Senate Panel Criticizes Pentagon for Underfunding Milcon Needs

Senate Panel Criticizes Pentagon for Underfunding Milcon Needs

The administration’s fiscal 2019 budget request for military construction does not provide sufficient investment to ensure current and future force readiness, according to the committee report accompanying the military construction-Veterans Affairs spending bill the Senate Appropriations Committee approved last week. “After years of deliberately ‘taking risk’ by underfunding known military construction requirements, when the department finally had the opportunity to take advantage of the significant resources provided under the 2018 budget agreement, the department once again chose to ignore its growing list of infrastructure and construction needs,” the committee stated. Lawmakers added that continuing to shortchange infrastructure investment “will yield disastrous results as facilities deteriorate and resources for repair or replacement are not available.”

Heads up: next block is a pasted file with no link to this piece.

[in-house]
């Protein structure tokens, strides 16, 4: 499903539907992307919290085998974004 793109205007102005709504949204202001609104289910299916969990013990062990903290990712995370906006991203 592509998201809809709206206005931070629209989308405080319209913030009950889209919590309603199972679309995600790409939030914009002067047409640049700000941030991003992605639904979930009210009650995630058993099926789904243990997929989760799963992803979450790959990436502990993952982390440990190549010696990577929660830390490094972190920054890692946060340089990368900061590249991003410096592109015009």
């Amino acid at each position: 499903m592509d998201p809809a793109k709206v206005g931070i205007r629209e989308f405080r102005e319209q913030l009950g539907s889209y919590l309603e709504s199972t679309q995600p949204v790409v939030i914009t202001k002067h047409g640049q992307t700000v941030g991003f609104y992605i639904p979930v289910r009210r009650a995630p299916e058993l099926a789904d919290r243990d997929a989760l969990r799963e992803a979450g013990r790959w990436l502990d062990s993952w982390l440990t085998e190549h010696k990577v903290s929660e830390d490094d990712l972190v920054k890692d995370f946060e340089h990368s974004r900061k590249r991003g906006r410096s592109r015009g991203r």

The committee also highlighted the challenge for DOD of funding ongoing and upcoming platform beddown and facility upgrade projects at the same it plans to carry out several multi-billion dollar high-priority initiatives, including the Army’s $17 billion modernization of readiness centers across the country, the Navy’s 20-year, $21 billion shipyard infrastructure optimization plan, and the Air Force’s ground-based strategic deterrent facility modernization. “The committee is concerned that reversing years of underfunding while simultaneously trying to accommodate the initiatives needed to provide ready and resilient installations that enable a platform for global operations is not viable without additional investment,” the report states.

The committee directs the services to include in their FY 2020 budget requests an assessment of how the proposal ensures sufficient progress on initiatives and targeted investments exceeding $1 billion. The assessment also should include expected construction costs associated with new platform beddown by fiscal year, along with recommendations for better identifying future infrastructure requirements.

Dan Cohen
Dan Cohen
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